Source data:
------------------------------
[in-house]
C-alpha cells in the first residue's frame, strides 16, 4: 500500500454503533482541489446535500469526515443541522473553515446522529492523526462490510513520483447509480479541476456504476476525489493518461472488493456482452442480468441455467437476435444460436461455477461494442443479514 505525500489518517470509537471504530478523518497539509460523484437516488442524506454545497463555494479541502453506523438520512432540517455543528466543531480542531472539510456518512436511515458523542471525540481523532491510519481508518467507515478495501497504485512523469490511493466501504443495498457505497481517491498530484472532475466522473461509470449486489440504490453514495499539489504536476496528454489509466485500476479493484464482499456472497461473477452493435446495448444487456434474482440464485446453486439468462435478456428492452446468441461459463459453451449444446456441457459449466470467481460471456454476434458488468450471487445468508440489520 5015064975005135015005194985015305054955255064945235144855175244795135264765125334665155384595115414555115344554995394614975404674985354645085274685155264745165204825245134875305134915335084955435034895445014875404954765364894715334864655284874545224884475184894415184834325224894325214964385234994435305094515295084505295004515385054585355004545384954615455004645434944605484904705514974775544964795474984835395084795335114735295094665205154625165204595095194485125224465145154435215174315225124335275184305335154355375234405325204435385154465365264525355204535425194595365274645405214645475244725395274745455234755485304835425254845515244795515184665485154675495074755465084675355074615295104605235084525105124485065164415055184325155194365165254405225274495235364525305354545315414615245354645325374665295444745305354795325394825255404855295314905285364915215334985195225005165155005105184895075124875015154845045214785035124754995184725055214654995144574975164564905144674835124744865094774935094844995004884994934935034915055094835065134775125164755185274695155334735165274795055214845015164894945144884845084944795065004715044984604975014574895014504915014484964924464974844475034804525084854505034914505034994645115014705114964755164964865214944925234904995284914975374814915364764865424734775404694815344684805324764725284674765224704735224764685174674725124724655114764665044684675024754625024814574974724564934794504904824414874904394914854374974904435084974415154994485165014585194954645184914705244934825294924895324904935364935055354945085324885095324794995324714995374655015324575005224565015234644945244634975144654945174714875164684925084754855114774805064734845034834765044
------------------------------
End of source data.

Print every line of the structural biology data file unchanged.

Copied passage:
[in-house]
C-alpha cells in the first residue's frame, strides 16, 4: 500500500454503533482541489446535500469526515443541522473553515446522529492523526462490510513520483447509480479541476456504476476525489493518461472488493456482452442480468441455467437476435444460436461455477461494442443479514 505525500489518517470509537471504530478523518497539509460523484437516488442524506454545497463555494479541502453506523438520512432540517455543528466543531480542531472539510456518512436511515458523542471525540481523532491510519481508518467507515478495501497504485512523469490511493466501504443495498457505497481517491498530484472532475466522473461509470449486489440504490453514495499539489504536476496528454489509466485500476479493484464482499456472497461473477452493435446495448444487456434474482440464485446453486439468462435478456428492452446468441461459463459453451449444446456441457459449466470467481460471456454476434458488468450471487445468508440489520 5015064975005135015005194985015305054955255064945235144855175244795135264765125334665155384595115414555115344554995394614975404674985354645085274685155264745165204825245134875305134915335084955435034895445014875404954765364894715334864655284874545224884475184894415184834325224894325214964385234994435305094515295084505295004515385054585355004545384954615455004645434944605484904705514974775544964795474984835395084795335114735295094665205154625165204595095194485125224465145154435215174315225124335275184305335154355375234405325204435385154465365264525355204535425194595365274645405214645475244725395274745455234755485304835425254845515244795515184665485154675495074755465084675355074615295104605235084525105124485065164415055184325155194365165254405225274495235364525305354545315414615245354645325374665295444745305354795325394825255404855295314905285364915215334985195225005165155005105184895075124875015154845045214785035124754995184725055214654995144574975164564905144674835124744865094774935094844995004884994934935034915055094835065134775125164755185274695155334735165274795055214845015164894945144884845084944795065004715044984604975014574895014504915014484964924464974844475034804525084854505034914505034994645115014705114964755164964865214944925234904995284914975374814915364764865424734775404694815344684805324764725284674765224704735224764685174674725124724655114764665044684675024754625024814574974724564934794504904824414874904394914854374974904435084974415154994485165014585194954645184914705244934825294924895324904935364935055354945085324885095324794995324714995374655015324575005224565015234644945244634975144654945174714875164684925084754855114774805064734845034834765044